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One day a man walked into the café that my wife and I owned in Halifax and asked my wife if she "lived on the premises." After some preliminary skirmishing, she discovered that this man was on Her Majesty's Service and he was there to determine if we were entitled to write on the café window that our baked goods were "homemade."

We naively thought that the fact that she made all the stuff from scratch every day from her own recipes, often handed down from her grandmother, would be enough to pass muster. But no. Ottawa found it worthwhile to dispatch a civil servant to our café and announce haughtily that we could say "homestyle" or "housemade" (I promise you I am not making this up) but not "homemade." He gave us a week to fix our transgression and photographed the evidence of our shocking threat to the health and well-being of Canadians.

I was put in mind of this brush with the regulatory state by a fashion sweeping the policy-making world to become more business-friendly, not by cutting business taxes, but by reducing the burden of regulation.

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My own view is that the distinction between tax burden and regulatory burden is superficial. Governments used to tax you and spend the money to hire people to put into effect their policies. Regulation, they have learned to their eternal delight, allows them to cut out the middleman. They don't need to take your money and use it to hire others to persecute you. They can use regulations to make you spend your own money on their policy objectives instead. "Regulation" is so abstract and sounds so reasonable and civic-minded that governments find that raising the regulatory burden gets the policy outcome they want without the opprobrium of raising taxes.

But how in practice might one rein in this regulatory passion of governments? By shining a bright light on the regulatory state and the costs it imposes on us all.

The torrent of regulation has now become so vast that, like the Saskatchewan floods, it has swept all before it. Parliamentarians have essentially given up the fight to scrutinize regulation – a shocking state of affairs when one remembers that one survey of outgoing MPs showed that many of them were confused or ignorant about what their true role is. They seem to think it is getting up on their hind legs in Question Period and making themselves objects of ridicule and contempt rather than being doughty defenders of our right to be free from unwarranted intrusion by the state.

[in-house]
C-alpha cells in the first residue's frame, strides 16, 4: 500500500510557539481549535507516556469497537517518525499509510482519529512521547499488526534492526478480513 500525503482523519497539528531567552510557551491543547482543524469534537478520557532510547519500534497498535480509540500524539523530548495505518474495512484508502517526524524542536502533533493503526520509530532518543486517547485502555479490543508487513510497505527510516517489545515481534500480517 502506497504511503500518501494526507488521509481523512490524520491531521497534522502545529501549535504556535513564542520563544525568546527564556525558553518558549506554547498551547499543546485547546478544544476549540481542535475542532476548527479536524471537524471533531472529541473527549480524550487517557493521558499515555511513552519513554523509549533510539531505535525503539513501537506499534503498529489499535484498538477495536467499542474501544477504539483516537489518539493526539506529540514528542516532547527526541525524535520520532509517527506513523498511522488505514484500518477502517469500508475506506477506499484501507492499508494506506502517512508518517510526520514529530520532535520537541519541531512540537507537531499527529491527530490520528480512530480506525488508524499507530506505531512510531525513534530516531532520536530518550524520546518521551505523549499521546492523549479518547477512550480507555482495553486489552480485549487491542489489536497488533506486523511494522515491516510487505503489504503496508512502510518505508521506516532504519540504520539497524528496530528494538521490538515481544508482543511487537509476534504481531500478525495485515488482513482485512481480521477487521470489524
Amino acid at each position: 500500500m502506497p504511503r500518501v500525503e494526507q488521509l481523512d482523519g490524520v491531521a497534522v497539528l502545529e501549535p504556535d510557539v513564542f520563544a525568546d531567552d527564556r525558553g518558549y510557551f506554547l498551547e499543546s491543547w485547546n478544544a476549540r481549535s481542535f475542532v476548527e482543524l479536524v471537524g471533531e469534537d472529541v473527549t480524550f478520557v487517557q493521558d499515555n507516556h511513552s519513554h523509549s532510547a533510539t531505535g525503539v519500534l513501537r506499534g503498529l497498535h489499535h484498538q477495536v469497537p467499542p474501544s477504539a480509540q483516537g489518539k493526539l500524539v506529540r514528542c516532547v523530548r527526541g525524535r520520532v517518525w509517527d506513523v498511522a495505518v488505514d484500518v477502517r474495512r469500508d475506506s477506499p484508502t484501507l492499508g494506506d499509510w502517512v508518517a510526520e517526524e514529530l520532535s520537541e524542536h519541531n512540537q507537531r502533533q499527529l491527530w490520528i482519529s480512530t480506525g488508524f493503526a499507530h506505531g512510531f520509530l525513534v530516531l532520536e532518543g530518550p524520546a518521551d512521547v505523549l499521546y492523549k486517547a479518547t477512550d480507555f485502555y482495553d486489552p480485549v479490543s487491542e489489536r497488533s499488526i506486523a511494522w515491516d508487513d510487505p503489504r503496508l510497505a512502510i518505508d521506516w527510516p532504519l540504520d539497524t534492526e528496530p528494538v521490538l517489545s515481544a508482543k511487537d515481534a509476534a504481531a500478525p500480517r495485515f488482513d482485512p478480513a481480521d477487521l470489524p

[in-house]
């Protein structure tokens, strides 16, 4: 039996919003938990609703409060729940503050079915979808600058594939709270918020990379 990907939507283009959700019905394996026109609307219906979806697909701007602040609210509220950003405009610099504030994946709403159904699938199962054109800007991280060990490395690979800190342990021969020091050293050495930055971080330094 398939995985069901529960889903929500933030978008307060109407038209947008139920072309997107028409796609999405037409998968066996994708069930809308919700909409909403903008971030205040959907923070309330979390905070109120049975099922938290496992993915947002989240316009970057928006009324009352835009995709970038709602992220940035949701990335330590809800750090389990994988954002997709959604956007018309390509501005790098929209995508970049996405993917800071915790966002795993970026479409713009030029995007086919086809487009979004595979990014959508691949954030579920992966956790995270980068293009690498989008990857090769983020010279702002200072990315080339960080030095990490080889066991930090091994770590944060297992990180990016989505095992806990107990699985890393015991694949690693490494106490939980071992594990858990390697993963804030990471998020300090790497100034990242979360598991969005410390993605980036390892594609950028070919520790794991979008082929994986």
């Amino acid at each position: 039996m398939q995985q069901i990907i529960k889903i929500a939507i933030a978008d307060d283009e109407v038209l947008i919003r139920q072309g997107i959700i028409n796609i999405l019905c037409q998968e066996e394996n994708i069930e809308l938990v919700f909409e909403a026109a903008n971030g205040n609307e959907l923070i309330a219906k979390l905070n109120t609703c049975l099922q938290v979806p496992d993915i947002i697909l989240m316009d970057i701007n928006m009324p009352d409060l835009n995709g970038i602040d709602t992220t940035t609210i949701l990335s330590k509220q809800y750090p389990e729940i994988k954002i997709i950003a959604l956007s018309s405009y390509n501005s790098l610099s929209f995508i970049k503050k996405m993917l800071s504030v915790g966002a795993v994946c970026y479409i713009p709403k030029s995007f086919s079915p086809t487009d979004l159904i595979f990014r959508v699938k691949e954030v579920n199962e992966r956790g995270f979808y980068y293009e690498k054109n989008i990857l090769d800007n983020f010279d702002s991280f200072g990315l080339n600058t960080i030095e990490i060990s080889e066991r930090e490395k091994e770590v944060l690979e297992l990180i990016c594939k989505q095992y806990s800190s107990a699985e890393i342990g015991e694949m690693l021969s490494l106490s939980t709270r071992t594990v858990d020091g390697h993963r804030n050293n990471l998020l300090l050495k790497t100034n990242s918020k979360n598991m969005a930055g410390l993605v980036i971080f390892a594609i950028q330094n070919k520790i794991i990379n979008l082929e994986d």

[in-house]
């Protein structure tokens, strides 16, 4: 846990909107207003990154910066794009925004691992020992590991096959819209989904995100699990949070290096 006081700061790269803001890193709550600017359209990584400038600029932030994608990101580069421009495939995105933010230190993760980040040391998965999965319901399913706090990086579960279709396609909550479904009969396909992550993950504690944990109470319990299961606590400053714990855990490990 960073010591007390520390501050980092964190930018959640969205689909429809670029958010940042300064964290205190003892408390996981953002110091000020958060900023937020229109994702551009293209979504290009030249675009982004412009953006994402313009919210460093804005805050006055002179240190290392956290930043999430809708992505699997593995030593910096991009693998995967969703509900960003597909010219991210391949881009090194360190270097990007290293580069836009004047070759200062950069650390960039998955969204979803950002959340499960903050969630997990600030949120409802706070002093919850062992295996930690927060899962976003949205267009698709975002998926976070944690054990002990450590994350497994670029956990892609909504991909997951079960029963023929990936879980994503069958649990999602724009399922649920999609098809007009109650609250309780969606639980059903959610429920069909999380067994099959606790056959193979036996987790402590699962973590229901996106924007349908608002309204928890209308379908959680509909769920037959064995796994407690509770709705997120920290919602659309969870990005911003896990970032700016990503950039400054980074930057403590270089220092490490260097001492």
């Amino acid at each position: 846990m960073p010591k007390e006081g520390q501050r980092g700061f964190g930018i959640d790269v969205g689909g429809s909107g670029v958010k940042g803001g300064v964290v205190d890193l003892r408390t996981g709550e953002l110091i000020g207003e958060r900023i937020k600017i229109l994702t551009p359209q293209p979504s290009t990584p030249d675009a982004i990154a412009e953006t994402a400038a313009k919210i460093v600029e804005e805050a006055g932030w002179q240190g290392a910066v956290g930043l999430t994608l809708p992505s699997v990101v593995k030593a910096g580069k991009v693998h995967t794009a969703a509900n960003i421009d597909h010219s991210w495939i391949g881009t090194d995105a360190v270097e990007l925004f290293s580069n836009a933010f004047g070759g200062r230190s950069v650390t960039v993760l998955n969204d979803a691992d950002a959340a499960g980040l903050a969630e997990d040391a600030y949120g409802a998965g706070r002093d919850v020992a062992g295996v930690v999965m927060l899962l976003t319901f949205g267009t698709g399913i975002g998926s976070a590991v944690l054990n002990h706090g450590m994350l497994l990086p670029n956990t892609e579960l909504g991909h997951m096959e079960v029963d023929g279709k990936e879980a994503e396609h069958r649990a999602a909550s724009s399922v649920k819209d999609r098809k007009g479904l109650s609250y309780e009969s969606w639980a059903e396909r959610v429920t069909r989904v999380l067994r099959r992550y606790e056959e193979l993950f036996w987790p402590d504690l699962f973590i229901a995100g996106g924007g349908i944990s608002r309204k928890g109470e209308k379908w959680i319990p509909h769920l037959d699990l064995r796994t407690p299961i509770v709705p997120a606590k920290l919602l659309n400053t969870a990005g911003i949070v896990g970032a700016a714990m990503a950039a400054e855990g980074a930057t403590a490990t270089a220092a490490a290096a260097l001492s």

To help them, we should have an annual regulatory budget, just as we do an annual financial budget. The financial budget directs public and parliamentary scrutiny to the money government intends to take from us to fund the state. But regulatory costs are every bit as real as the tax bill. By stealthily substituting regulation for taxation, government obscures its true cost. Let's make the government table a regulatory budget detailing how much time and money it plans to force citizens and companies to spend in pursuit of government policy – and let Canadians decide if that's a price they're willing to pay.

Such a budget requires tough, consistent and independent yardsticks for measuring the costs that regulations impose, so governments couldn't fiddle the regulatory books. A regulation that produces $10-million of benefit but costs $100-million in lost economic activity is a poor deal. We should make that cost-benefit relationship perfectly transparent.

Require by law that each regulation achieve its stated purpose at the lowest cost (in time and money) possible, and those who bear the burden of regulation could challenge regulatory absurdities directly in court.

We might consider a universal sunset provision. No regulation could be valid for more than, say, 10 years, unless put through the whole process afresh.

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An Auditor-General of Regulation (AGR) could produce an annual report for Parliament highlighting a few areas of regulation (e.g. food safety, or airport security), cycling through all areas of government activity every five years or so. The AGR could work with the accounting profession and others to come up with those objective measures of regulatory costs and benefits we would need.

Finally, the federal government should assert its power to sweep away barriers to trade created by the provinces; they are an important part of Canadians' regulatory burden.

I'd be tempted to say this would be a Made in Canada solution, but some bureaucrat would surely appear to tell me that phrase is forbidden by the regulations.

Brian Lee Crowley is the managing director of the Macdonald-Laurier Institute, an independent non-partisan public policy think tank in Ottawa: www.macdonaldlaurier.ca.

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